Zak's Survival Pack - English language guide - Cockney and Cockney Rhyming Slang


The West End and the East End / Cockney Rhyming Slang

Articles.  Read the text below, and complete it using an article, if an article is necessary. Use either ‘the’, ‘a’, ‘an’, or nothing.

 ________ Soho finds itself in _______ heart of what is known as _______ West End. This is an area that is a little further north of ________ River Thames. Here is where you can find all ________ theatres, ______ shops, ________ restaurants and ______ entertainment in ________ capital. This is where ________ Selfridges, one of ________ most famous department stores in ________ world is situated. Also in W1, (as _______ postal code is called), you can find _________ Oxford Street, ________ Leicester Square, and ______ Houses of Parliament.

________ East End is something different. That’s traditionally ______ working class area, and is much poorer and less glamorous than ________ West End. ________ East End is famous for its markets and for ______ interesting people. It’s also famous for the murderer _______ Jack the Ripper[1], and a curious group of people known as ________ Cockneys. Here you don’t see as many pretty parks, like ______ Hyde Park, or ______ Regent’s Park. Neither will you find big, rich hotels such as ______ Ritz in _____ Piccadilly, or ______ Lanesborough on _____ Hyde Park Corner.

In between _______ East and ______ West End is ______ business centre, which is called simply ‘______ City.’ Historically ______ Soho was ______ ‘red light’ district of London, although nowadays it’s been completely cleaned up, and _____ hard-core[2] vice and ______ prostitution have moved to other areas like ______ King’s Cross.

With which of the following do we use articles? Sometimes there are exceptions. Give examples. Countries. Areas of town. Rivers. Mountain ranges. Parks. People. Streets. Shops. Hotels. Newspapers. Magazines. 


Heading - What is Cockney? English language exercise

 The answer is complicated. The subject is very complicated too. Especially for foreign students. A cockney is someone who is born in the working class East End of London, who has a marked accent, and often uses a special humorous vocabulary. The most famous internationally known cockney was the character Eliza Doolittle, played by Audrey Hepburn in the film My Fair Lady (originally from the play Pygmalian by George Bernard Shaw). If you remember the film, Eliza was the uneducated woman who sells flowers in the street, who is adopted by an English gentleman, Professor Henry Higgins (Rex Harrison), because he considers her English to be the worst he has ever heard. Lucky he never heard your English, eh student? The cockney, and London accent is, in general, typified by dropping the letter ‘h’ in pronunciation. You may remember the famous phrases from the film. ‘In Hartford, Hereford and Hampshire, Hurricanes hardly ever happen,’ and, of course, ‘the rain in Spain stays mainly on the plain.’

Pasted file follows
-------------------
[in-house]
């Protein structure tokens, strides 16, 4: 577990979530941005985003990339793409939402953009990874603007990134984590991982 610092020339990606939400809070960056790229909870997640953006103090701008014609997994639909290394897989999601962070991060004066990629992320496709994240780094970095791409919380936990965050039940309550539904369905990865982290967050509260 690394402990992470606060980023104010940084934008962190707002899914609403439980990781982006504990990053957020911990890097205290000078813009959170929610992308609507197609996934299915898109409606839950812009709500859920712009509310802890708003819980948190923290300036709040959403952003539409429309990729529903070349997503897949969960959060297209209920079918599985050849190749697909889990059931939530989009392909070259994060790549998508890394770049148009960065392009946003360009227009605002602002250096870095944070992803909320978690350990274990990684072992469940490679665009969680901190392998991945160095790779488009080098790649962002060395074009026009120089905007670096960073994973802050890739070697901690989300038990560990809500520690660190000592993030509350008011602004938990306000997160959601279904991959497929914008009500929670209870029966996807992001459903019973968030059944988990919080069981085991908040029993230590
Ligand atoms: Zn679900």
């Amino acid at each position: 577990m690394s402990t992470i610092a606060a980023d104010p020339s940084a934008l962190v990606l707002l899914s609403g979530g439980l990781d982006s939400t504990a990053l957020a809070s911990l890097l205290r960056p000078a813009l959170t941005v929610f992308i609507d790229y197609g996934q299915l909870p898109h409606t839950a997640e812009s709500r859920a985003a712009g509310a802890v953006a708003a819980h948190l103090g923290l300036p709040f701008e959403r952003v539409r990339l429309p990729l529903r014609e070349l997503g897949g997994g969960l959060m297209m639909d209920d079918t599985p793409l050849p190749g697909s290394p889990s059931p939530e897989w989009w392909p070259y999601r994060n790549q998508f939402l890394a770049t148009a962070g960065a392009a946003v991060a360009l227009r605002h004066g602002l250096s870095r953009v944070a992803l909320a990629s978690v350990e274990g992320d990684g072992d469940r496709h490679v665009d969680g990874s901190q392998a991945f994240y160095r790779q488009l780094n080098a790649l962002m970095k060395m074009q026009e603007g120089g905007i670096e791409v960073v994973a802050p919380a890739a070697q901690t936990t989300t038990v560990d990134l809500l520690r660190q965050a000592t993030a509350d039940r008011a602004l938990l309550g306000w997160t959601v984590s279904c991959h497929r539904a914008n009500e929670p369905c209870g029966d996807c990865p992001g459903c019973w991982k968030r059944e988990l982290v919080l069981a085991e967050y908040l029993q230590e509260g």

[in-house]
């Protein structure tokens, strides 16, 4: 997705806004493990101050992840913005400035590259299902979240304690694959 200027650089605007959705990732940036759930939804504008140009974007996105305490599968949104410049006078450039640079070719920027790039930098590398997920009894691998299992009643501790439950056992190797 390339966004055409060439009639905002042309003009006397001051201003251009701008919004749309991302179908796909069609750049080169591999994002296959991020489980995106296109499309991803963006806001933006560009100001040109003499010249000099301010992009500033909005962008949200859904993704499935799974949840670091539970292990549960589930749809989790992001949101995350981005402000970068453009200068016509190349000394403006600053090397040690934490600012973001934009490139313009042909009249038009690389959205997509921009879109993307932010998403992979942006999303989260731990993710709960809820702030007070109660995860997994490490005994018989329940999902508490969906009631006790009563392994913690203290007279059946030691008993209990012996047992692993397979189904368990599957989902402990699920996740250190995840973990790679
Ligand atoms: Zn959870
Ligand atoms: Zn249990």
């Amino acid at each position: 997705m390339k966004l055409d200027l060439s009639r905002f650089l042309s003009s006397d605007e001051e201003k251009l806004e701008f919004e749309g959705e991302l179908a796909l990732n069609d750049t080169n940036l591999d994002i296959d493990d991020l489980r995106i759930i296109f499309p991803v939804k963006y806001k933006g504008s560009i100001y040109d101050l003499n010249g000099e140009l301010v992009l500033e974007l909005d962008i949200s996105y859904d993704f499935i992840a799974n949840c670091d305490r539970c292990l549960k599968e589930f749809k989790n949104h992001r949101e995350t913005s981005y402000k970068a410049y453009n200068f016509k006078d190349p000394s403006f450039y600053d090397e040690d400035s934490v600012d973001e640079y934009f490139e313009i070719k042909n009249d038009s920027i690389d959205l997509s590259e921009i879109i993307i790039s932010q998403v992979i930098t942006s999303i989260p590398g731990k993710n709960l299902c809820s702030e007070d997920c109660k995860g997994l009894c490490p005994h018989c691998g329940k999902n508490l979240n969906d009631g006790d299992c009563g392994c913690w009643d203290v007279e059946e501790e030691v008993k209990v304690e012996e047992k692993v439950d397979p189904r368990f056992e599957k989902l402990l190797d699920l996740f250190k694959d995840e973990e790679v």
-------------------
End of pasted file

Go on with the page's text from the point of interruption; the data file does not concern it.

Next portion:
Cockney Rhyming Slang is the name give to the curious London vocabulary, (not a language or a dialect as some would call it) which these people and others sometimes use. It is a humorous substitution of words for other words or phrases that rhyme with each other. A classic example would be: ‘Dad’s talking on the dog and bone.’ What rhymes with ‘dog and bone’? Think about it. Imagine a dog chewing a bone. Answer: The phone. The word in cockney rhyming slang usually has some kind of comical resemblance to the original word. A ‘jam tart’ (a type of cake that contains red fruit jam) means ‘heart’. Cockney Rhyming Slang is seldom used seriously. It can be used to make your vocabulary more colourful, but even the Cockneys themselves use it in moderation. If not, it will sound ridiculous. You should get a few laughs, if you do use it. Its charm is the fact that people make it as complicated as possible, by only using parts of the phrase, and often the part that doesn’t rhyme! So that native speakers often have trouble working out its meaning. An example. ‘What are you rabbiting on about?’  ‘to rabbit and pork’ means ‘to talk’. So the sentence means, ‘What are you talking about? Don’t worry it’s as complicated for us as it is for you!



[1] Jack the Ripper London’s most famous serial killer who murdered prostitutes in and around the East End during the reign of Queen Victoria. Remains the subject of many biographies and documentaries mainly because of the very brutal nature of the killings and because his identity has never been found out.

[2] Hardcore (adjective) the toughest, strongest, most extreme. When used about people it refers to a group that are really dedicated to something. ‘The hardcore party-goers stayed out drinking and partying until the early hours of the morning.’ It can be used as an adjective to describe particularly strong material or content. ’Hardcore rock music is just too intense for me.’ Amsterdam is full of hardcore pornography.’

Audrey Hepburn playing 'cockney' character Eliza Doolittle in the film 'My Fair Lady'. The story is about the transformation of low-class flower seller into a 'lady'. The film Pretty Woman used the same idea. 

A basic Cockney dictionary


Match the following Cockney expressions with a word that rhymes from the list in the box below.  

Adam and Eve 


Apple pie

Bottle of water 

Brown bread

Cain and Abel 


Cough and sneeze

Current bun 


Finger and thumb 

Fisherman’s daughter 

Frog and toad

Hampstead heath 

Here and there 

Irish stew

Jack Horner

Jam tart 

Loaf of Bread

Pig’s ear

Plates of meat 

Rabbit and pork 

Read and write 

Ribbon and curl

These and those

Uncle Bert

Uncle Fred 

William Tell 





























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